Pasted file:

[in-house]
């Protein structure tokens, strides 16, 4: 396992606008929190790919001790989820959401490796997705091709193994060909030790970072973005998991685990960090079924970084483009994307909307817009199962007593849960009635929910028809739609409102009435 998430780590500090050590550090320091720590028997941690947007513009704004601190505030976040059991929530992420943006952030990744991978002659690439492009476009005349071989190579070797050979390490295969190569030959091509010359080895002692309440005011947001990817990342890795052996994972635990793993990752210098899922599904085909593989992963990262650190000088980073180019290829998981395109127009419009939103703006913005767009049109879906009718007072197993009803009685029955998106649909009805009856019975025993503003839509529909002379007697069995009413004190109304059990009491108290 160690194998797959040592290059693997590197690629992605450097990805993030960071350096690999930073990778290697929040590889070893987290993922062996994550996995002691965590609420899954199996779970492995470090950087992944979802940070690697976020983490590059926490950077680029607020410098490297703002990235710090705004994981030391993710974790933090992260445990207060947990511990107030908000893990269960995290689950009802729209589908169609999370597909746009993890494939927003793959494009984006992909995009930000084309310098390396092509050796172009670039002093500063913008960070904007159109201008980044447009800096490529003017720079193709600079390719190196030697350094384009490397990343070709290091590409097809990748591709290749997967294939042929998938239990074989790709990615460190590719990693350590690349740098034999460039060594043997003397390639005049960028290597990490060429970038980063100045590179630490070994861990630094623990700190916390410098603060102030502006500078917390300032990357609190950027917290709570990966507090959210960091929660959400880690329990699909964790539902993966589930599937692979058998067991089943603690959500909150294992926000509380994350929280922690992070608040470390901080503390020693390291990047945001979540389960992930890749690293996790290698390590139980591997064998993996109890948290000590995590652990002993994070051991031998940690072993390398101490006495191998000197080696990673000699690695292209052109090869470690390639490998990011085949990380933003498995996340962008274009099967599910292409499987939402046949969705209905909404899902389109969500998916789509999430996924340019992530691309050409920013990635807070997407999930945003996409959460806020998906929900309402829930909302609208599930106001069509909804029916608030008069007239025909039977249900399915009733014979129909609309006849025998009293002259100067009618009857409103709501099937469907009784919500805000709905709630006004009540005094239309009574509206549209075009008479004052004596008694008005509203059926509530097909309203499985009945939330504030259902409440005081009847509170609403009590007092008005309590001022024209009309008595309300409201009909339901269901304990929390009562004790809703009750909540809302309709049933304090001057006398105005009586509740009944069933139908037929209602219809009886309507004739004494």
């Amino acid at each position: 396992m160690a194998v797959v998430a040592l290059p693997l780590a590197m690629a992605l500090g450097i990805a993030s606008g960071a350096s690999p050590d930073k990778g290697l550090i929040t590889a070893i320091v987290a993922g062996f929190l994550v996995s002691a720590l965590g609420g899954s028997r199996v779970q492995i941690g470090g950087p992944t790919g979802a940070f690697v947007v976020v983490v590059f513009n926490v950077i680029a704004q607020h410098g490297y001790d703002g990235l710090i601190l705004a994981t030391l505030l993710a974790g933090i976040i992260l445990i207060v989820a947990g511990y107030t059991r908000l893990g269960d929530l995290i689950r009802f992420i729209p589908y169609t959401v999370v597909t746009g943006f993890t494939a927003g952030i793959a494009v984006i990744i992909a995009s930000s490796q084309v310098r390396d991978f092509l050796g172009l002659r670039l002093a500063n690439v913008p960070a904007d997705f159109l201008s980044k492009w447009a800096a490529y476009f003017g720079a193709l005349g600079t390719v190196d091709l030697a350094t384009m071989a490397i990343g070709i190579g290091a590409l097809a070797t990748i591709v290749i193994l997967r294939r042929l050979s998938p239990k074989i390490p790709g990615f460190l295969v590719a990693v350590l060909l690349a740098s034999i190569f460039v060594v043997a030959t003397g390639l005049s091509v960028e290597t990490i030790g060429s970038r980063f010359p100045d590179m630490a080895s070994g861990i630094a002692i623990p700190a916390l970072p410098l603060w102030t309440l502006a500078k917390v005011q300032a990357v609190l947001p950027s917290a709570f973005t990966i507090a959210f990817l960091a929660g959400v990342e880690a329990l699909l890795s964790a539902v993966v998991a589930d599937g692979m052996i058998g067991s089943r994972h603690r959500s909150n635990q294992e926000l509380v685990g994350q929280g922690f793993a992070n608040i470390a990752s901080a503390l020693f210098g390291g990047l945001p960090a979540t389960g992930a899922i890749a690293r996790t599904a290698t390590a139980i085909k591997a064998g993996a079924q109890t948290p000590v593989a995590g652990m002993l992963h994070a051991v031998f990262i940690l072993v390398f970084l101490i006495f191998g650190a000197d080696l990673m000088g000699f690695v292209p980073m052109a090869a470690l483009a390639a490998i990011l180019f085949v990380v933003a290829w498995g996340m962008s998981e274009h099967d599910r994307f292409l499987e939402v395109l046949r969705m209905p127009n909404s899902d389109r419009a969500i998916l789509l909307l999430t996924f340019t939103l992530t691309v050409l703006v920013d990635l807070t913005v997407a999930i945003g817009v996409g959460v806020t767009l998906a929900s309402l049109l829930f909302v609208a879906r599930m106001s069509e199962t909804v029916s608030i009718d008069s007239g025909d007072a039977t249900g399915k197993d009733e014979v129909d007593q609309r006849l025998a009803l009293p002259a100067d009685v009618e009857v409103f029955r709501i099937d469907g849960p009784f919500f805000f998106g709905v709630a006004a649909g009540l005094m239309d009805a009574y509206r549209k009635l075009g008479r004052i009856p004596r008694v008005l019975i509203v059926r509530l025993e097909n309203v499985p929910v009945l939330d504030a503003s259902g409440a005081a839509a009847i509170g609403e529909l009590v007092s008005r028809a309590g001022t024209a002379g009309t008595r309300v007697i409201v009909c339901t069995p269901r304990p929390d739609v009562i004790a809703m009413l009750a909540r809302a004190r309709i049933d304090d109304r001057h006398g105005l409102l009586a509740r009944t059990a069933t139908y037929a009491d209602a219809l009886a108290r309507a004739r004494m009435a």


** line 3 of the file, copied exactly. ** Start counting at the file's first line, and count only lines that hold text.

């Amino acid at each position: 396992m160690a194998v797959v998430a040592l290059p693997l780590a590197m690629a992605l500090g450097i990805a993030s606008g960071a350096s690999p050590d930073k990778g290697l550090i929040t590889a070893i320091v987290a993922g062996f929190l994550v996995s002691a720590l965590g609420g899954s028997r199996v779970q492995i941690g470090g950087p992944t790919g979802a940070f690697v947007v976020v983490v590059f513009n926490v950077i680029a704004q607020h410098g490297y001790d703002g990235l710090i601190l705004a994981t030391l505030l993710a974790g933090i976040i992260l445990i207060v989820a947990g511990y107030t059991r908000l893990g269960d929530l995290i689950r009802f992420i729209p589908y169609t959401v999370v597909t746009g943006f993890t494939a927003g952030i793959a494009v984006i990744i992909a995009s930000s490796q084309v310098r390396d991978f092509l050796g172009l002659r670039l002093a500063n690439v913008p960070a904007d997705f159109l201008s980044k492009w447009a800096a490529y476009f003017g720079a193709l005349g600079t390719v190196d091709l030697a350094t384009m071989a490397i990343g070709i190579g290091a590409l097809a070797t990748i591709v290749i193994l997967r294939r042929l050979s998938p239990k074989i390490p790709g990615f460190l295969v590719a990693v350590l060909l690349a740098s034999i190569f460039v060594v043997a030959t003397g390639l005049s091509v960028e290597t990490i030790g060429s970038r980063f010359p100045d590179m630490a080895s070994g861990i630094a002692i623990p700190a916390l970072p410098l603060w102030t309440l502006a500078k917390v005011q300032a990357v609190l947001p950027s917290a709570f973005t990966i507090a959210f990817l960091a929660g959400v990342e880690a329990l699909l890795s964790a539902v993966v998991a589930d599937g692979m052996i058998g067991s089943r994972h603690r959500s909150n635990q294992e926000l509380v685990g994350q929280g922690f793993a992070n608040i470390a990752s901080a503390l020693f210098g390291g990047l945001p960090a979540t389960g992930a899922i890749a690293r996790t599904a290698t390590a139980i085909k591997a064998g993996a079924q109890t948290p000590v593989a995590g652990m002993l992963h994070a051991v031998f990262i940690l072993v390398f970084l101490i006495f191998g650190a000197d080696l990673m000088g000699f690695v292209p980073m052109a090869a470690l483009a390639a490998i990011l180019f085949v990380v933003a290829w498995g996340m962008s998981e274009h099967d599910r994307f292409l499987e939402v395109l046949r969705m209905p127009n909404s899902d389109r419009a969500i998916l789509l909307l999430t996924f340019t939103l992530t691309v050409l703006v920013d990635l807070t913005v997407a999930i945003g817009v996409g959460v806020t767009l998906a929900s309402l049109l829930f909302v609208a879906r599930m106001s069509e199962t909804v029916s608030i009718d008069s007239g025909d007072a039977t249900g399915k197993d009733e014979v129909d007593q609309r006849l025998a009803l009293p002259a100067d009685v009618e009857v409103f029955r709501i099937d469907g849960p009784f919500f805000f998106g709905v709630a006004a649909g009540l005094m239309d009805a009574y509206r549209k009635l075009g008479r004052i009856p004596r008694v008005l019975i509203v059926r509530l025993e097909n309203v499985p929910v009945l939330d504030a503003s259902g409440a005081a839509a009847i509170g609403e529909l009590v007092s008005r028809a309590g001022t024209a002379g009309t008595r309300v007697i409201v009909c339901t069995p269901r304990p929390d739609v009562i004790a809703m009413l009750a909540r809302a004190r309709i049933d304090d109304r001057h006398g105005l409102l009586a509740r009944t059990a069933t139908y037929a009491d209602a219809l009886a108290r309507a004739r004494m009435a």